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Old 15th April 2004, 06:13 PM   #1
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Smile output transistor biasing question?

hi there, i have an onkyo m-282 power amp which has no pots for dc-offset, or quiescent bias adjust. have these more than likely been set with resistors? or some other means? i've just installed the mjw3281a/mjw1302a outputs settling in and sounding nicely. according to my emmiter resister measurements, the bias is 45ma. per side. should this be enough? or maybe increased a little for optimum performance? has pretty heavy duty heat sinks and power supply. i don't want to go over board or any thing, just wondered if a little increase might be of benefit. if resisters are used for biasing, how would i locate which ones? in other words, what points on transistors would the connect to? and could pots be installed in place of them. any ideas, appreaciated crippledchicken
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Old 15th April 2004, 06:23 PM   #2
subwo1 is offline subwo1  United States
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That figure sounds fairly standard for a commercial circuit from a Japanese company.
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Old 15th April 2004, 06:25 PM   #3
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Many commercial power amps has resistors to set the Bias.
Properly for two reasons: Pots ate expencive and can fail, and resistors prevent mis-adjustment by the users (if the try to tweek it).

45 mA seems fair, but as you say, your heatsinks are big so you can try to doubble it or so (I personally don't think that you will hear any difference)
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Old 15th April 2004, 06:42 PM   #4
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thanks for the replys guys, i'll probably just look around inside just as a learning experience, and try to figure how they have biased it for future reference. anyone know of any good links, with schematics of various output stages? i could maybe learn from. thanks again, crippledchicken
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Old 15th April 2004, 08:46 PM   #5
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Old 15th April 2004, 10:41 PM   #6
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thanks boholm, that helps alot crippledchicken
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Old 15th April 2004, 11:48 PM   #7
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...you may find an additional but smaller transistor on the heat sink, which is not a driver transistor.
Typically this transistor is used for the thermal compensation and bias adjustment. This transistor normally has some kOhms between base and emitter. If you reduce the value of this resistor you will get a higher bias. But be careful...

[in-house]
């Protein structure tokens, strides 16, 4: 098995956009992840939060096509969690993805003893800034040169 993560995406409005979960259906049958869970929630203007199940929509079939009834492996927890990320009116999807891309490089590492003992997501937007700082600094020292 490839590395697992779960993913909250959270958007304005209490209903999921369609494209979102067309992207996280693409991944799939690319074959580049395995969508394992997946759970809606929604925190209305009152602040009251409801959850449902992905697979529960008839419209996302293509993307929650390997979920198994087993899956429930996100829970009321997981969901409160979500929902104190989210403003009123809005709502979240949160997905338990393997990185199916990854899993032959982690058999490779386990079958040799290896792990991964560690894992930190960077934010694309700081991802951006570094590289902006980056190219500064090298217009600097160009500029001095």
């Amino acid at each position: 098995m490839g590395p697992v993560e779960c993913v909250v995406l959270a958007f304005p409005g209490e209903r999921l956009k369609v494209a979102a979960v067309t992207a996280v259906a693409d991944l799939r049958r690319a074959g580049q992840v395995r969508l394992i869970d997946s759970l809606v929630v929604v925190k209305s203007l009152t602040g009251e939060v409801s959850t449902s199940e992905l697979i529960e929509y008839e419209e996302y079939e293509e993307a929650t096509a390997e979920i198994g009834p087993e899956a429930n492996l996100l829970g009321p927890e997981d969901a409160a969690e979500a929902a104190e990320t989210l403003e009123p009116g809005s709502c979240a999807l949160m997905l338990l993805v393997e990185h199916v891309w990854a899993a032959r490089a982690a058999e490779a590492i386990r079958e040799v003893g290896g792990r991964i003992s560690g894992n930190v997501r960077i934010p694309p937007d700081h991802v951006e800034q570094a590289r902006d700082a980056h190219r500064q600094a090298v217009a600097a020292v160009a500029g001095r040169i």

And recheck if the bias is not increasing with temperature.

In fact the crossover distorsion may put harm to the sound.
But I cannot offer a rule of thumb.

Two days ago I improved my NAD receiver this way.
The original idle current was less than 15 mA. Sound was poor.
(Sorry to all NAD employees in this forum..., but it was definitely not matching your reputation...)
In first step I went to 50mA. Sound was OK.
Then I increased the idle current to 170mA, which also represents
the thermal limit of the heat sink....
WOW! Not expected but true, now it seems better than
all my previous amps and receivers! More details, much less agressive and at the same time more precision! Seems like I have underestimated the crossover distorsions up to now.
And may be that the friends of class A amps are not just crazy, but
simply have sensitive ears..... just changing my mind these days...

This NAD receiver uses fast "Ringemitter" BJT output stages (2SC5242 & 2SA1962).
....curious about the behaviour of your jw3281a/mjw1302a....

Bye
Markus
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Old 16th April 2004, 12:48 AM   #8
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hi ChcoHolic, thanks for the tip i'll check into that. as far as the mjw3281a/mjw1302 transistors at first, they sounded a little weak in the bass but, after running them in for awhile the bass is sounding pretty full and tight. they seem to be running without alot of heat just bareley warm. i've also changed the drivers to the mje15035/4 drivers which are a little heavier duty, and higher gain than the originals. seems to be no heat problems any where and i think it has a little more dynamic slam, and better transient response for sure. if they turn out to be fakes, and blow up! i'll be sure and post the heads up hehe. thanks crippledchicken
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